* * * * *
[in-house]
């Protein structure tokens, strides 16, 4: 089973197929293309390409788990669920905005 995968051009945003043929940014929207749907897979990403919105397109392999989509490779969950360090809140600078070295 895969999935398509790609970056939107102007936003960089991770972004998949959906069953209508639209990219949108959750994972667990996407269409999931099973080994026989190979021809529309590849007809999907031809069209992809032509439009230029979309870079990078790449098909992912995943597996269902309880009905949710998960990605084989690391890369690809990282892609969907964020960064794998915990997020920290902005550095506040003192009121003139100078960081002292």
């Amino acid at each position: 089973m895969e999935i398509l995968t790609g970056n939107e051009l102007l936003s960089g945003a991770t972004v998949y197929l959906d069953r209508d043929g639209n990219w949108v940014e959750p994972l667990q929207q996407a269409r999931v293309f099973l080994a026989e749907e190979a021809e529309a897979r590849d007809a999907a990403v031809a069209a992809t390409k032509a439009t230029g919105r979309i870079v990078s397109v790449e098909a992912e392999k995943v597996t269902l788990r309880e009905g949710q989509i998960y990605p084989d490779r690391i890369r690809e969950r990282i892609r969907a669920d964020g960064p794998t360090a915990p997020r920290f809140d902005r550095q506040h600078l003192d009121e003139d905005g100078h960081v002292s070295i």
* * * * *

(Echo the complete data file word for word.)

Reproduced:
[in-house]
């Protein structure tokens, strides 16, 4: 089973197929293309390409788990669920905005 995968051009945003043929940014929207749907897979990403919105397109392999989509490779969950360090809140600078070295 895969999935398509790609970056939107102007936003960089991770972004998949959906069953209508639209990219949108959750994972667990996407269409999931099973080994026989190979021809529309590849007809999907031809069209992809032509439009230029979309870079990078790449098909992912995943597996269902309880009905949710998960990605084989690391890369690809990282892609969907964020960064794998915990997020920290902005550095506040003192009121003139100078960081002292």
């Amino acid at each position: 089973m895969e999935i398509l995968t790609g970056n939107e051009l102007l936003s960089g945003a991770t972004v998949y197929l959906d069953r209508d043929g639209n990219w949108v940014e959750p994972l667990q929207q996407a269409r999931v293309f099973l080994a026989e749907e190979a021809e529309a897979r590849d007809a999907a990403v031809a069209a992809t390409k032509a439009t230029g919105r979309i870079v990078s397109v790449e098909a992912e392999k995943v597996t269902l788990r309880e009905g949710q989509i998960y990605p084989d490779r690391i890369r690809e969950r990282i892609r969907a669920d964020g960064p794998t360090a915990p997020r920290f809140d902005r550095q506040h600078l003192d009121e003139d905005g100078h960081v002292s070295i």